Safety of C1-Inhibitor for Clinical Use
To the Editor:
Horstick and colleagues1 recently reported detrimental side effects of C1-inhibitor (C1inh) in pigs with myocardial ischemia. Local complement activation contributes to ischemic myocardium injury, and complement inhibition constitutes a novel therapeutic approach for coronary syndromes. C1inh reduces reperfusion injury in various animal models of myocardial infarction (MI). In dogs, we found that C1inh also reduced myocardial injury after permanent coronary occlusion2 and did not reduce tensile strength of the scar area. C1inh prepared from human plasma has been given safely for 30 years to patients with angio-edema. We initiated a pilot study of C1inh in 22 patients with MI. The highest dose given was 100 U/kg, followed by 2 U · kg−1 · h−1 for 48 hours. C1inh was well-tolerated, and infarct size was reduced by 40% to 50%.3
Our results differ from those of Horstick et al,1 who found no cardioprotection of C1inh at 100 U/kg in a pig model, but claimed detrimental side effects consisting of “severe coagulation disorders.” Their data do not support this, however; apart from clotted catheters, often observed in non-heparinized animals, no signs of thrombosis were documented. Actually, animals receiving 100 U/kg had results similar to those of controls. Thus, lack of efficacy, not “detrimental side effects,” was observed. These findings were related to a report of thrombosis in neonates receiving high dose C1inh for cardiac surgery. A follow-up randomized study not quoted by Horstick et al, however, demonstrated clinical benefit of 100 U/kg in neonates undergoing arterial switch operations.4
C1Inh has opposite effects on coagulation and fibrinolysis; it inhibits contact system proteases and plasmin on the one hand, and factor XIa and thrombin on the other. Horstick et al1 showed reduction of thrombin-antithrombin complexes by lower doses of C1Inh. This indicates that C1Inh at low doses reduces thrombin formation, which may explain why at these doses catheters were not occluded. We found no effect of up to 5 U/mL of C1inh on clot formation and lysis in plasma (Hack et al, unpublished data, 1999). Several studies show safety of C1inh in sepsis and capillary leak syndrome. Hence, a pro-thrombotic effect of C1Inh is likely minimal. The study by Horstick et al1 does not provide data regarding this risk in MI.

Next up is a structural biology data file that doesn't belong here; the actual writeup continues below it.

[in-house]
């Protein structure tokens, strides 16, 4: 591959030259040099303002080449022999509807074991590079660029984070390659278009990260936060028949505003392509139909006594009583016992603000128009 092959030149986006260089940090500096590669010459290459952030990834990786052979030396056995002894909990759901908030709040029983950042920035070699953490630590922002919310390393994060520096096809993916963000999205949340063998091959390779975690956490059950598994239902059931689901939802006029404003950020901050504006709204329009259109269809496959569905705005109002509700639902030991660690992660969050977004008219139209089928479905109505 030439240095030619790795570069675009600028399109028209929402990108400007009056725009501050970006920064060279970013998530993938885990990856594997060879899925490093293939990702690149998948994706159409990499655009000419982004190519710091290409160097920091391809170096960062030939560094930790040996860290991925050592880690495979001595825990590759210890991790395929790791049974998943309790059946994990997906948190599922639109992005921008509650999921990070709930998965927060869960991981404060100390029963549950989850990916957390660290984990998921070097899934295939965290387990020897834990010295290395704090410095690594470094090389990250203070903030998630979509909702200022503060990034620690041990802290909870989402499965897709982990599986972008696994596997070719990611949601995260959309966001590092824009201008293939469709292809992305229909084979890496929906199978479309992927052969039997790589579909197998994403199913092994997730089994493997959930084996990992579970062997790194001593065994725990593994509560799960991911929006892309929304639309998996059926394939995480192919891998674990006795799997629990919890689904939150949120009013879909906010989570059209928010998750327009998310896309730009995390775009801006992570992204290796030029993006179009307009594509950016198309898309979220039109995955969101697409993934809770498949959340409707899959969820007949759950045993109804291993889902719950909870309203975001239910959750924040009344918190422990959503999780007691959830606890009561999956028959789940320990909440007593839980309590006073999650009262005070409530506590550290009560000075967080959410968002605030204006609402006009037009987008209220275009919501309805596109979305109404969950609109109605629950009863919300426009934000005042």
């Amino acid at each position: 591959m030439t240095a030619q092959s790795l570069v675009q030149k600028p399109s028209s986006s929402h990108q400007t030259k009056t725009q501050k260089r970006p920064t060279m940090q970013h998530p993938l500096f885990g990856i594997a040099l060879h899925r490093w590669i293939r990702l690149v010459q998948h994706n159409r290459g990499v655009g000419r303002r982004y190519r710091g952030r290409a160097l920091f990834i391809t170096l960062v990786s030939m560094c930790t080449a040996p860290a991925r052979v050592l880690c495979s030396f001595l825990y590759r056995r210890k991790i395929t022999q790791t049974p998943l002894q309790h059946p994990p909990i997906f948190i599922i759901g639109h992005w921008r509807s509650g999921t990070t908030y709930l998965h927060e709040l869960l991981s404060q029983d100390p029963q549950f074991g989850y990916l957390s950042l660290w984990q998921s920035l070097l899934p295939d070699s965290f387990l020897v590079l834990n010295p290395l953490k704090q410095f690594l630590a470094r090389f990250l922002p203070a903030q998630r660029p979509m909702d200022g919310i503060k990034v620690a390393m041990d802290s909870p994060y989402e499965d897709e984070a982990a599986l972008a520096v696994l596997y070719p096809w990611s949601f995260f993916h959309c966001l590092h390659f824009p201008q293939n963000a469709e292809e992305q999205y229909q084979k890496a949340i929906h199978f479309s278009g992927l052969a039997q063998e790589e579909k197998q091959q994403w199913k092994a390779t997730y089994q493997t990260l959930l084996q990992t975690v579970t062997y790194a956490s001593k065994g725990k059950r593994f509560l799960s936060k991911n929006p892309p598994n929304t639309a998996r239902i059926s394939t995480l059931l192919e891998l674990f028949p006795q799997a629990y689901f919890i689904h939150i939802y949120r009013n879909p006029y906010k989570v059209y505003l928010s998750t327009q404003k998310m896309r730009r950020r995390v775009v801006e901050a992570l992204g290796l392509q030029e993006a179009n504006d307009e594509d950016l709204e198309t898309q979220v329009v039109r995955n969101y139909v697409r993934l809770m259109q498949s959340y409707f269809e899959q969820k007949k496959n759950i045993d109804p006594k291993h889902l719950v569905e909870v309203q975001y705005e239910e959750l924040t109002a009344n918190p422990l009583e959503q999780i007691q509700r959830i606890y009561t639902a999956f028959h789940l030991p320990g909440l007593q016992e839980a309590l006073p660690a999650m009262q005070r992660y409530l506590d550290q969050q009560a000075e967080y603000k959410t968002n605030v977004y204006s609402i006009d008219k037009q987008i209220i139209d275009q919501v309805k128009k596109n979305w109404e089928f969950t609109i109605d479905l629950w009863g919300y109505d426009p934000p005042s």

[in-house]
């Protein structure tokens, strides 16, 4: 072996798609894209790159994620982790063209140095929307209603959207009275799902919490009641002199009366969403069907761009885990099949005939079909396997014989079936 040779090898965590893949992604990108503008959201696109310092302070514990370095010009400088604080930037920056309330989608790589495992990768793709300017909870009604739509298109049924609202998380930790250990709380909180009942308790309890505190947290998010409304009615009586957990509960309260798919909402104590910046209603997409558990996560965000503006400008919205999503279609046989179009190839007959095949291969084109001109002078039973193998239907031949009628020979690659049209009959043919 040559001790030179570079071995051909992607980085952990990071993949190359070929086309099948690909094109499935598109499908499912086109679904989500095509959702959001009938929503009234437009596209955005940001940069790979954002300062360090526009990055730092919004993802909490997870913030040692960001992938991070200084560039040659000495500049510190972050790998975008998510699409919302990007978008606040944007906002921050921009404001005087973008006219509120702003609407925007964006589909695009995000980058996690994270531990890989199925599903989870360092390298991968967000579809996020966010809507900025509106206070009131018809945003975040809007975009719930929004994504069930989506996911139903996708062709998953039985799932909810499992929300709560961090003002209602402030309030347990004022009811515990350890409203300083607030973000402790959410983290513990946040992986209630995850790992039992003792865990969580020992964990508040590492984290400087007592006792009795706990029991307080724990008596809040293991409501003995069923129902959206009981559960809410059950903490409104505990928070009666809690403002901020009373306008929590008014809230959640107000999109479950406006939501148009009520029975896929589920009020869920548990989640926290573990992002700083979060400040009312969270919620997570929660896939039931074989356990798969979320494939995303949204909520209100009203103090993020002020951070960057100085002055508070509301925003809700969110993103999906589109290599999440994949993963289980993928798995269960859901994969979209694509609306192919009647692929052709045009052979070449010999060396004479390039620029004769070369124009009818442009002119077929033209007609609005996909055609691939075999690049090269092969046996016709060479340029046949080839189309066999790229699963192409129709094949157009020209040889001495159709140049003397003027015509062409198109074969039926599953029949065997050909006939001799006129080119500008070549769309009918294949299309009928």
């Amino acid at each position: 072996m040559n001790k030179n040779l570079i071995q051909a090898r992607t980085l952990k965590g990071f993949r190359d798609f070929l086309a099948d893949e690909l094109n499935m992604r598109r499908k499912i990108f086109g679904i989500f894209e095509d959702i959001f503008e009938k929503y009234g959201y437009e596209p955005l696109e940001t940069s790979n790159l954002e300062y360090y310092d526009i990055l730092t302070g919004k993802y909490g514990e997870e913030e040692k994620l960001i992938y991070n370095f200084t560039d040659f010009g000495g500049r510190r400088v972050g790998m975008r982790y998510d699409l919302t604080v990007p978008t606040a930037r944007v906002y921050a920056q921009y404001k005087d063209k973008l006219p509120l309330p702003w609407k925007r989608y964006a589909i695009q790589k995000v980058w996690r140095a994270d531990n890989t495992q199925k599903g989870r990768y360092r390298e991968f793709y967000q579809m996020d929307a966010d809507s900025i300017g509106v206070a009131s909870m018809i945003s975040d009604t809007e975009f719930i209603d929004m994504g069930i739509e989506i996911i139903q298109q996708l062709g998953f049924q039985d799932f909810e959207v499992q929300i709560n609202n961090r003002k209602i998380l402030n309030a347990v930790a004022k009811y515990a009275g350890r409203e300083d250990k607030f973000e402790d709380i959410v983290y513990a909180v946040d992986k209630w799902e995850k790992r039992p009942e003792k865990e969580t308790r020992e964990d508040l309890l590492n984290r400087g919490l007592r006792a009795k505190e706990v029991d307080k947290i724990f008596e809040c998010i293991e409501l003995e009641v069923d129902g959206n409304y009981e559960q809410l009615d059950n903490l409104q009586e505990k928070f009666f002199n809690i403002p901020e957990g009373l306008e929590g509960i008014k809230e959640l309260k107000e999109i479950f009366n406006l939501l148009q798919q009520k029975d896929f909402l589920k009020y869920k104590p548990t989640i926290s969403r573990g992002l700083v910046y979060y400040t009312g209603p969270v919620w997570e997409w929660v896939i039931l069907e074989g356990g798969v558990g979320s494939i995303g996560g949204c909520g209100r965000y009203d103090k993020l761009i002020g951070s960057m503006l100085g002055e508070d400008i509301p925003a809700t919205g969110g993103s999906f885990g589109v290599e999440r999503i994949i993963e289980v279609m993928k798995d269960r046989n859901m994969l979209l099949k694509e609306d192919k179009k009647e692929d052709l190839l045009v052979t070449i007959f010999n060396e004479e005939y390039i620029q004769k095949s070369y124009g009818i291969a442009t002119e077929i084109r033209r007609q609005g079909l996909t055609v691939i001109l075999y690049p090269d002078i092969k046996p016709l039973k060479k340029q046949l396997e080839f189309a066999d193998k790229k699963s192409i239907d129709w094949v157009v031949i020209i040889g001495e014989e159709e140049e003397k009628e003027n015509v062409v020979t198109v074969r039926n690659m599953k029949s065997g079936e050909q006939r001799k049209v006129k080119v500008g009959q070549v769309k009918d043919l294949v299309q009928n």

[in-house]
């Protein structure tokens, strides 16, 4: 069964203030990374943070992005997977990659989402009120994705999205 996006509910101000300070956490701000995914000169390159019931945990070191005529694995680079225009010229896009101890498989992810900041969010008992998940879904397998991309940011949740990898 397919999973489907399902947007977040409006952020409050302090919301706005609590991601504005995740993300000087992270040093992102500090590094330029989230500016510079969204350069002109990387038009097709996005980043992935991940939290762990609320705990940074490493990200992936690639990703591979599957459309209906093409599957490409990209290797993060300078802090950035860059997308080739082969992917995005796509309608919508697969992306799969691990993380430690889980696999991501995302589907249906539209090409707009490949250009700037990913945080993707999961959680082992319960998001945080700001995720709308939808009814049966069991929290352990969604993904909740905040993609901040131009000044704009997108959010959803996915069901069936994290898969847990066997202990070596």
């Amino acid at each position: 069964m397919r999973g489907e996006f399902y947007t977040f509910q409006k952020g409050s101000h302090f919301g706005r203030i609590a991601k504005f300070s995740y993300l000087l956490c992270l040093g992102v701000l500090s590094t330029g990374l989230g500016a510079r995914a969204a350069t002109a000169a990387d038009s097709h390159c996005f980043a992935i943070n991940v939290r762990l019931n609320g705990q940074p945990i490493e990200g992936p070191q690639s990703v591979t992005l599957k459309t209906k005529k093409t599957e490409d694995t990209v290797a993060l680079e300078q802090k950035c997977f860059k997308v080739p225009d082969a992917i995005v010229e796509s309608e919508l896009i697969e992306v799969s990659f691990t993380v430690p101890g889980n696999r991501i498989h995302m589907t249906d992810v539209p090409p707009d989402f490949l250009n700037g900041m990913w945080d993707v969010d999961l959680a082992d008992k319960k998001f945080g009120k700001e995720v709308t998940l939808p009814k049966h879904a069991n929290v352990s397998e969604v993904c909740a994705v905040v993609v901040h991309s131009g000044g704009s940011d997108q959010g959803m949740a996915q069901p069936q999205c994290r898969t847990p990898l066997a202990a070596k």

- ↵Horstick G, Berg O, Heimann A, et al. Application of C1-esterase inhibitor during reperfusion of ischemic myocardium: dose-related beneficial versus detrimental effects. Circulation. 2001; 104: 3125–3131.
- ↵Kleine A, Mullers ML, Kop B, et al. Cardioprotective effects of C1-inhibitor after coronary occlusion in dogs: comparison of effects in reperfused and non-reperfused hearts. Eur Heart J. 2000; 21: 78.Abstract.
- ↵De Zwaan C, Kleine AH, Diris JHC, et al. Continuous 48-hours C1-inhibitor treatment, following reperfusion therapy, in patients with acute myocardial infarction. Eur Heart J. In press.
Our study was conducted without heparinization because heparin potentiates the complement-inhibitory effect of C1-inhibitor (C1inh).1 The concerns of Hack et al are correct; in heparinized patients, the detrimental effects of high dose C1inh are avoidable. We have unpublished data that support this statement. Our data, however, make it clear that in the absence of adequate heparinization, high dose C1inh can have serious side effects. Inadequate heparinization might be 1 reason for the reported adverse events2 in contrast to further studies with C1inh treatment.3,4⇓
- ↵Wuillemin WA, te Velthuis H, Lubbers YT, et al. Potentiation of C1 inhibitor by glycosaminoglycans: dextran sulfate species are effective inhibitors of in vitro complement activation in plasma. J Immunol. 1997; 159: 1953–1960.
- ↵Arzneimittelkommission der Deutschen Aerzteschaft. Schwerwiegende Thrombenbildung nach Berinert HS. Dtsch Aerztebl. 2000; 97: B-864.
- ↵De Zwaan C, Kleine A, Diris J, et al. Complement inhibition and myocardial protection in patients with acute myocardial infarction. J Am Coll Cardiol. 2001; 37: 312A.